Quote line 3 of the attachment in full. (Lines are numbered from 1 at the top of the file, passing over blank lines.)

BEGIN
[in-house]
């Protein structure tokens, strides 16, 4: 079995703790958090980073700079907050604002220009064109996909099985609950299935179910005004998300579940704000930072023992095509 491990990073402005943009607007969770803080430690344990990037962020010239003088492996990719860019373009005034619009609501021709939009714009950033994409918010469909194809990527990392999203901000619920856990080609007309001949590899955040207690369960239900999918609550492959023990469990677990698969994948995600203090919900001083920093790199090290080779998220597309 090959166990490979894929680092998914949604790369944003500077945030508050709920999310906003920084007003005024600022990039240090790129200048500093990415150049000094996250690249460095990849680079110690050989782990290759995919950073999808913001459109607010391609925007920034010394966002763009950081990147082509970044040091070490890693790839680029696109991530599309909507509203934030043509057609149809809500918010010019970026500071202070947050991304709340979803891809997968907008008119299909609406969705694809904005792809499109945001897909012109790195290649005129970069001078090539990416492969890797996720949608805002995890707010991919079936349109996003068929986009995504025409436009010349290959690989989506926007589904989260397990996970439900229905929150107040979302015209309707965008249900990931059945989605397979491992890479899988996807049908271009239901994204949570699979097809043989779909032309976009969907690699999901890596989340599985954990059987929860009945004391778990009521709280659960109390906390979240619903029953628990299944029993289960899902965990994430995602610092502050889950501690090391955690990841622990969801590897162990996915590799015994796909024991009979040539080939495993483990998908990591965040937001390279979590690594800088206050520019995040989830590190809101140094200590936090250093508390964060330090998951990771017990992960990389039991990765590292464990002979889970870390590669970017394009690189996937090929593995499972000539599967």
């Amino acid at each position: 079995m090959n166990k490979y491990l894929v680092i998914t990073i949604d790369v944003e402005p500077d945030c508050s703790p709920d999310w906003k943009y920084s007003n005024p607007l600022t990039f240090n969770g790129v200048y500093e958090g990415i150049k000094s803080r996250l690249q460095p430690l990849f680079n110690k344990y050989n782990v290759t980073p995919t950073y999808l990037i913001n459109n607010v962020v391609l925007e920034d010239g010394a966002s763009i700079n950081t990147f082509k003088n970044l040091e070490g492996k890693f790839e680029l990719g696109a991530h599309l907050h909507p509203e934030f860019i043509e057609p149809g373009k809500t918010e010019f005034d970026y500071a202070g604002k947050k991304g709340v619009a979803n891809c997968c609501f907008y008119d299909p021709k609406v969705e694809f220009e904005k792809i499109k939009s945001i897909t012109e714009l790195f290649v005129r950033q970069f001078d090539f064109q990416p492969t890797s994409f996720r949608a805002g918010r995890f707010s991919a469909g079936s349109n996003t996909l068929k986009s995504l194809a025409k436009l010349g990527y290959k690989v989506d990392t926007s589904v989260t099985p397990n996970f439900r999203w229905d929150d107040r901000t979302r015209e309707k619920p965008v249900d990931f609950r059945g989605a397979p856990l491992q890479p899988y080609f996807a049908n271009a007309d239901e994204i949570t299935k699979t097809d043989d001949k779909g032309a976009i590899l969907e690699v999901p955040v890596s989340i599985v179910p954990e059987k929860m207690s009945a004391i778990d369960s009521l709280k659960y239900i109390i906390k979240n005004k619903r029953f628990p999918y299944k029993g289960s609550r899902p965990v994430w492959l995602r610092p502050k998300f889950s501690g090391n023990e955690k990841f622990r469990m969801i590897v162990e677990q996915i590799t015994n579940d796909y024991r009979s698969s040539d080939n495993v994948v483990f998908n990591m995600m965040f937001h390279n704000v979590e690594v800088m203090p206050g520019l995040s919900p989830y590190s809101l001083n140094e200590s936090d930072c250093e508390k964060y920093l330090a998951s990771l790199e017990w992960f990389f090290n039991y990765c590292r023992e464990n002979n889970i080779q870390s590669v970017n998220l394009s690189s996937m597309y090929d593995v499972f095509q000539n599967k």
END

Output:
């Amino acid at each position: 079995m090959n166990k490979y491990l894929v680092i998914t990073i949604d790369v944003e402005p500077d945030c508050s703790p709920d999310w906003k943009y920084s007003n005024p607007l600022t990039f240090n969770g790129v200048y500093e958090g990415i150049k000094s803080r996250l690249q460095p430690l990849f680079n110690k344990y050989n782990v290759t980073p995919t950073y999808l990037i913001n459109n607010v962020v391609l925007e920034d010239g010394a966002s763009i700079n950081t990147f082509k003088n970044l040091e070490g492996k890693f790839e680029l990719g696109a991530h599309l907050h909507p509203e934030f860019i043509e057609p149809g373009k809500t918010e010019f005034d970026y500071a202070g604002k947050k991304g709340v619009a979803n891809c997968c609501f907008y008119d299909p021709k609406v969705e694809f220009e904005k792809i499109k939009s945001i897909t012109e714009l790195f290649v005129r950033q970069f001078d090539f064109q990416p492969t890797s994409f996720r949608a805002g918010r995890f707010s991919a469909g079936s349109n996003t996909l068929k986009s995504l194809a025409k436009l010349g990527y290959k690989v989506d990392t926007s589904v989260t099985p397990n996970f439900r999203w229905d929150d107040r901000t979302r015209e309707k619920p965008v249900d990931f609950r059945g989605a397979p856990l491992q890479p899988y080609f996807a049908n271009a007309d239901e994204i949570t299935k699979t097809d043989d001949k779909g032309a976009i590899l969907e690699v999901p955040v890596s989340i599985v179910p954990e059987k929860m207690s009945a004391i778990d369960s009521l709280k659960y239900i109390i906390k979240n005004k619903r029953f628990p999918y299944k029993g289960s609550r899902p965990v994430w492959l995602r610092p502050k998300f889950s501690g090391n023990e955690k990841f622990r469990m969801i590897v162990e677990q996915i590799t015994n579940d796909y024991r009979s698969s040539d080939n495993v994948v483990f998908n990591m995600m965040f937001h390279n704000v979590e690594v800088m203090p206050g520019l995040s919900p989830y590190s809101l001083n140094e200590s936090d930072c250093e508390k964060y920093l330090a998951s990771l790199e017990w992960f990389f090290n039991y990765c590292r023992e464990n002979n889970i080779q870390s590669v970017n998220l394009s690189s996937m597309y090929d593995v499972f095509q000539n599967k």